The speaker from the floor argued that Costas had come to the wrong country if he wanted to argue that the British State was reformable in a way that other capitalist states were not (otherwise of course we could reform the German and French States and therefore why not the EU?). It was pointed out that at another recent meeting on trade unions and Brexit one speaker had argued that the EU had held workers back, but that the idea that the EU was the obstacle to workers unity and mobilisation in Ireland was hard to take seriously.
It was the British State that had divided Irish workers and had been responsible for such things as internment, torture, Bloody Sunday etc. But this was the State that was almost uniquely reformable? A later speaker from the Socialist Party pointed out that the EU had approved or failed to criticise the actions of the British State in Ireland but this didn’t really answer the point – it hadn’t been claimed that we would or should rely on the EU or that it was in some way expected to have prevented British oppression.
The speaker also argued that the EU did not prevent nationalisation as seemed to be the argument of left supporters of Brexit, and pointed out that, in so far as critical industries were concerned (as argued by Lapavitsas), the energy industry in Ireland was dominated by state-owned companies; the water and sewerage industry was state owned; the banking industry had more or less been nationalised at one point, and the transport industry had a large state-owned presence.
Lapavitsas responded that what was important was not that state industry was allowed to compete with private capitalist concerns but that it was prevented from monopolising an industry. While this is not even strictly true – state ownership enjoys a more or less monopoly position in electricity transmission and distribution, water and sewerage, and railways for example – it avoids the much more central question that ownership by the capitalist state is NOT socialism. This is so fundamental an issue that failure to recognise it shows the complete degeneration and disorientation of the self-styled Marxist left. But we will look at this further in a minute.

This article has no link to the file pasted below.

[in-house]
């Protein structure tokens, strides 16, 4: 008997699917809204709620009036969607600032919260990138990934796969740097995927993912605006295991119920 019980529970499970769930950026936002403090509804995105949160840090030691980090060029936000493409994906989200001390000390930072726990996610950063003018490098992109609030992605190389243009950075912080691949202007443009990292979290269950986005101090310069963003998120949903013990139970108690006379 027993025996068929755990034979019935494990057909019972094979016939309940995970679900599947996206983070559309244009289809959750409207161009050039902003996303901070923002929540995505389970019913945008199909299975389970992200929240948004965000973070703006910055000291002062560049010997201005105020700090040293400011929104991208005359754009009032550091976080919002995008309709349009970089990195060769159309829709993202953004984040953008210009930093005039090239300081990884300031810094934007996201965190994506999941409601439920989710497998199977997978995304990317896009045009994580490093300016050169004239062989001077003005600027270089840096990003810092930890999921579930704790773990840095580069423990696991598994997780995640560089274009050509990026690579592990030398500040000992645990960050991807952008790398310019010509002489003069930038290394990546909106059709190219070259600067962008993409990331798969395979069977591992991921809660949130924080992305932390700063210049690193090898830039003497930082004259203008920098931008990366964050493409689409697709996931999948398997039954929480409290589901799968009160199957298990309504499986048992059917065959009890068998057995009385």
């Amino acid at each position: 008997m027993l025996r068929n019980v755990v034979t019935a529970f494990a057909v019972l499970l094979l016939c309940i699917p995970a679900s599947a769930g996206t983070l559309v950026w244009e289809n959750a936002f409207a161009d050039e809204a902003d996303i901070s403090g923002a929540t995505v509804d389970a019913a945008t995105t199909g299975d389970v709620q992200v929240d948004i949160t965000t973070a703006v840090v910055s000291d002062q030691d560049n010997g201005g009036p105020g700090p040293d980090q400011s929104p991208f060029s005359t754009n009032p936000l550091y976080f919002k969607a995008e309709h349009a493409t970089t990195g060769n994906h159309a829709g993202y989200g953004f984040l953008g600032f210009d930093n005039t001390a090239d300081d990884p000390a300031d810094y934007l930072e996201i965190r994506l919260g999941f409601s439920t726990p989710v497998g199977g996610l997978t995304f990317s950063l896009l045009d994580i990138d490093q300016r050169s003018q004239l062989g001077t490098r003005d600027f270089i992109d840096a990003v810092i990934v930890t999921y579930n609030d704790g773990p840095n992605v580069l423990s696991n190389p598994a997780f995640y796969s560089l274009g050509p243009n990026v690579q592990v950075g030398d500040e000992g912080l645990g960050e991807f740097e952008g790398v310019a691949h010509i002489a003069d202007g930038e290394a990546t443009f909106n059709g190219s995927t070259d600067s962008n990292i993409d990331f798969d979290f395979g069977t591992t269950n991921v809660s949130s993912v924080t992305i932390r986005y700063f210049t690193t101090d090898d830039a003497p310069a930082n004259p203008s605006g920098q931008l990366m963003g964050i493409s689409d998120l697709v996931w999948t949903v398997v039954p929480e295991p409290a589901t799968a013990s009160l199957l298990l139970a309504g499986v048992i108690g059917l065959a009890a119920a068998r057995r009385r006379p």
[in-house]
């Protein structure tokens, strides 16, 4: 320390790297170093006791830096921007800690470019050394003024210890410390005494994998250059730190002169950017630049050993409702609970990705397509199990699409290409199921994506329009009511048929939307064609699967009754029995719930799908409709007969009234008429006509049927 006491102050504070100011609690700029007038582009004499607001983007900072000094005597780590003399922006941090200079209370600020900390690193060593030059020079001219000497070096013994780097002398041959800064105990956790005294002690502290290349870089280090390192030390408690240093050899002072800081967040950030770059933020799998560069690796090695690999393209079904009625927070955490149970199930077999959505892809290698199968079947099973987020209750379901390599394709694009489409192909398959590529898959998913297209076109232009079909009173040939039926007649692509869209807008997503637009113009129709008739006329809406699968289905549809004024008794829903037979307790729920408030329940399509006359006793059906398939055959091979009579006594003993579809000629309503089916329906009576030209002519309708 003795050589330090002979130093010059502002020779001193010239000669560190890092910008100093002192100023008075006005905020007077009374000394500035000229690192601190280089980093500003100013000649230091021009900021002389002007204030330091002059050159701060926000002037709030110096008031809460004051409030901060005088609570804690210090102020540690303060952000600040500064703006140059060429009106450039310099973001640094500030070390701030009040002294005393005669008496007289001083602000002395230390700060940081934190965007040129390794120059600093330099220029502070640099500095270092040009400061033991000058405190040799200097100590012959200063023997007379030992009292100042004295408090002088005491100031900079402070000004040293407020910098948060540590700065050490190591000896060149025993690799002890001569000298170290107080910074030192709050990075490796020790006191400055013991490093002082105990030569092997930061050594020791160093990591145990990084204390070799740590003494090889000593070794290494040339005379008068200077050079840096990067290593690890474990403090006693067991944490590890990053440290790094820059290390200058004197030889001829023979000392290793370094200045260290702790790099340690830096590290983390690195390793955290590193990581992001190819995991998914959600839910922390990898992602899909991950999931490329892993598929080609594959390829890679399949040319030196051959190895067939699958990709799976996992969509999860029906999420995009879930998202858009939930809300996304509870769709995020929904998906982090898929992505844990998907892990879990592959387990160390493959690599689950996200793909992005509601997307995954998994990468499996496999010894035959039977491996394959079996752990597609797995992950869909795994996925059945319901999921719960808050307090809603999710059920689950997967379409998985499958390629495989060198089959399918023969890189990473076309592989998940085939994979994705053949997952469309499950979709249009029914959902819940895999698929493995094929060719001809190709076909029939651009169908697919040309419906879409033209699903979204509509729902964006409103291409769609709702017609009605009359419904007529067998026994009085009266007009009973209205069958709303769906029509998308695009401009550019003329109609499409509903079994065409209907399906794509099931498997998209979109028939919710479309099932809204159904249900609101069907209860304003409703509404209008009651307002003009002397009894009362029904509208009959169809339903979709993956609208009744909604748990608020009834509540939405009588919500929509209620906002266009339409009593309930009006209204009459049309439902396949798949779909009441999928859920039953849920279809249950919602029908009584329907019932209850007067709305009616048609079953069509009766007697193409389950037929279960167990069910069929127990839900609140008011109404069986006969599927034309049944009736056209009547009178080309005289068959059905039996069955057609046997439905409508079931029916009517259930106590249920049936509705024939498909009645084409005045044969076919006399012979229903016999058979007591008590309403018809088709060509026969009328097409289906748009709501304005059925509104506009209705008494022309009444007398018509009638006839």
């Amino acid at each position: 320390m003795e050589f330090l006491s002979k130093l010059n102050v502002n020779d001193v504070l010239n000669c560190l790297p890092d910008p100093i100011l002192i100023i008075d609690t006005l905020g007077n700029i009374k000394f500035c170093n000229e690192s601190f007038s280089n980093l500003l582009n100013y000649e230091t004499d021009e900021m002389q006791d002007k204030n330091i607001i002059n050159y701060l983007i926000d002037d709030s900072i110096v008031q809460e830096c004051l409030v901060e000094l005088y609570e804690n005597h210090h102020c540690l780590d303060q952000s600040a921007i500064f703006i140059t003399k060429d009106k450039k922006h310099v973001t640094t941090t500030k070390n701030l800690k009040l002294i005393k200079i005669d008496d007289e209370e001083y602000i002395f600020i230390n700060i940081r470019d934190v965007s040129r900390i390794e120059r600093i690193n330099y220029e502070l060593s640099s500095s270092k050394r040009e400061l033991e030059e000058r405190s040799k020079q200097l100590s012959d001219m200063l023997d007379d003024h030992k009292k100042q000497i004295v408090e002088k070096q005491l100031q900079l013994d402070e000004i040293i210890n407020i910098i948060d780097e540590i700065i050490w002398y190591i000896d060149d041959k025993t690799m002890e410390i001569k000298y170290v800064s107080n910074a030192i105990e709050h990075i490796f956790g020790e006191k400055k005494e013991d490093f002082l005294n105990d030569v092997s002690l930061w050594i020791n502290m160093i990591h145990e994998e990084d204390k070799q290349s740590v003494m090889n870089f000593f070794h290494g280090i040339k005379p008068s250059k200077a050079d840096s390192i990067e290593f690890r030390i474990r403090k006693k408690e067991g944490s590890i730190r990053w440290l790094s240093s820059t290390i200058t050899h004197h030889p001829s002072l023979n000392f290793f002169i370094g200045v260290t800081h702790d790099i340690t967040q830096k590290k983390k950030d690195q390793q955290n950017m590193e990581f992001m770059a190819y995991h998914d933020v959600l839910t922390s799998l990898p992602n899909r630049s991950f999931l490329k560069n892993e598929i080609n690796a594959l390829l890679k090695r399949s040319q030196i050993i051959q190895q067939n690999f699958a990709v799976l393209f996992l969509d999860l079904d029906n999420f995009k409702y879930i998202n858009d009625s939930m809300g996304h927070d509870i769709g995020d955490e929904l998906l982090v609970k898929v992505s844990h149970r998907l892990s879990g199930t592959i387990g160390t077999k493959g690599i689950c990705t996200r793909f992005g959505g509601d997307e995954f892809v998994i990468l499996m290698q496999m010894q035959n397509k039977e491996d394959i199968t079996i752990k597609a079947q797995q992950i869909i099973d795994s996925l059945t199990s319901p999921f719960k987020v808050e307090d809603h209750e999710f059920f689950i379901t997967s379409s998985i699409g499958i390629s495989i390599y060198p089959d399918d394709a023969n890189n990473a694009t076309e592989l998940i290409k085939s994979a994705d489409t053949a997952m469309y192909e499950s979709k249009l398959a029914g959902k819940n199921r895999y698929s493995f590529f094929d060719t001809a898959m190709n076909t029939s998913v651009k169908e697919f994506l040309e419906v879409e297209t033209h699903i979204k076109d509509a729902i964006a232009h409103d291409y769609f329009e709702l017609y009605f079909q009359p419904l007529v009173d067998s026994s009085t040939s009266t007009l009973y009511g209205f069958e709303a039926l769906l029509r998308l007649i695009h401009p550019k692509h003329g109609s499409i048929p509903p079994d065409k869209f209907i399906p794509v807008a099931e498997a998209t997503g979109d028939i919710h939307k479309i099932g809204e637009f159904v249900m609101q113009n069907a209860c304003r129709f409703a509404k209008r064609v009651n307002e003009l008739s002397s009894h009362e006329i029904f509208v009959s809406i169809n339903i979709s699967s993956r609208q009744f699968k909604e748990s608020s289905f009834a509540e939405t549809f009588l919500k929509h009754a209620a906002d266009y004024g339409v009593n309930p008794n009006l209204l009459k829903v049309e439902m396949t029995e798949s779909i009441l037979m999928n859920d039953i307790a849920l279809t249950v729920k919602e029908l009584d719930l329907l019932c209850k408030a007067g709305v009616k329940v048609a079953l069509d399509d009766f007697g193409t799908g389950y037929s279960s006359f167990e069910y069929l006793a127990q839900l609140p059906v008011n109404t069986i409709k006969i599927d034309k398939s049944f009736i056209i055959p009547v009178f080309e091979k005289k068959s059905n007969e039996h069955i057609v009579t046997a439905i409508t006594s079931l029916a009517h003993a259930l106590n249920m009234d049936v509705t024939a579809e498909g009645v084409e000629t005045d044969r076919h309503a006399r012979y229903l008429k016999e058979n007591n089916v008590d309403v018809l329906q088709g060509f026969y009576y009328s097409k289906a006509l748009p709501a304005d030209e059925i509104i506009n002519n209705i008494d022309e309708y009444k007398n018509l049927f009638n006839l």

This intervention from the floor finished by recalling a debate in which a left supporter of Brexit had mocked the idea of defending the EU’s freedom of movement by stating it showed concern only with the freedom of white Europeans. It was noted that in that debate, and at the meeting, the participants were mainly white Europeans, and white Europeans had rights too; as did non-white Europeans who had been forgotten about by dismissing free movement in the EU. It was observed that ‘the free movement of people’ had for some incomprehensible reason become a dirty phrase for some on the left. And as someone else had remarked – left opponents of freedom of movement in the EU want to extend this freedom beyond Europe by getting rid of it within Europe first.
In relation to this Lapavitsas claimed that open borders was not a socialist position and that the alternative was Marx’s declaration in ‘The Communist Manifesto’ that workers of all countries should unite. What he seemed to mean was that workers in each country should stay in their country with some sort of fraternity between them, but that the nation state would persist. He claimed that Brexit was not nationalist, but if restricting workers freedoms to within nation states looks like a form of nationalism it is because it is a form of nationalism. And this nationalism informs Lapavitsas’s and Brexit supporters’ whole conception of socialism.